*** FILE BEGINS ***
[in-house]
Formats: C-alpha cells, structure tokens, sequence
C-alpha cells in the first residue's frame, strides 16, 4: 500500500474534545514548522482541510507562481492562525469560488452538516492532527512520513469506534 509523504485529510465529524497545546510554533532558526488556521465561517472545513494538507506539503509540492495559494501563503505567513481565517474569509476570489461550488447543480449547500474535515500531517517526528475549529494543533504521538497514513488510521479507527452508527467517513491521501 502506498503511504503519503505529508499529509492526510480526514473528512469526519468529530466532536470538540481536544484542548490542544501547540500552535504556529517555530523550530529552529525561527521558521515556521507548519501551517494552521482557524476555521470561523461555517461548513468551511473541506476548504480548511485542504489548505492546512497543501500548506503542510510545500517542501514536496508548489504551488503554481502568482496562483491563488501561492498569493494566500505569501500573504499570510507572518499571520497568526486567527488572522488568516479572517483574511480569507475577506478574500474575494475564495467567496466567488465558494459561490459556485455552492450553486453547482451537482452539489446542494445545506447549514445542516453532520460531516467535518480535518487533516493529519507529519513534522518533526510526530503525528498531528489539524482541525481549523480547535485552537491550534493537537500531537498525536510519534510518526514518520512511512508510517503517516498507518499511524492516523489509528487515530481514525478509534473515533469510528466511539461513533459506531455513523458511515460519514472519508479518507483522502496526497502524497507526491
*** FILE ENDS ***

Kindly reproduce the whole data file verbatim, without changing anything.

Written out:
[in-house]
Formats: C-alpha cells, structure tokens, sequence
C-alpha cells in the first residue's frame, strides 16, 4: 500500500474534545514548522482541510507562481492562525469560488452538516492532527512520513469506534 509523504485529510465529524497545546510554533532558526488556521465561517472545513494538507506539503509540492495559494501563503505567513481565517474569509476570489461550488447543480449547500474535515500531517517526528475549529494543533504521538497514513488510521479507527452508527467517513491521501 502506498503511504503519503505529508499529509492526510480526514473528512469526519468529530466532536470538540481536544484542548490542544501547540500552535504556529517555530523550530529552529525561527521558521515556521507548519501551517494552521482557524476555521470561523461555517461548513468551511473541506476548504480548511485542504489548505492546512497543501500548506503542510510545500517542501514536496508548489504551488503554481502568482496562483491563488501561492498569493494566500505569501500573504499570510507572518499571520497568526486567527488572522488568516479572517483574511480569507475577506478574500474575494475564495467567496466567488465558494459561490459556485455552492450553486453547482451537482452539489446542494445545506447549514445542516453532520460531516467535518480535518487533516493529519507529519513534522518533526510526530503525528498531528489539524482541525481549523480547535485552537491550534493537537500531537498525536510519534510518526514518520512511512508510517503517516498507518499511524492516523489509528487515530481514525478509534473515533469510528466511539461513533459506531455513523458511515460519514472519508479518507483522502496526497502524497507526491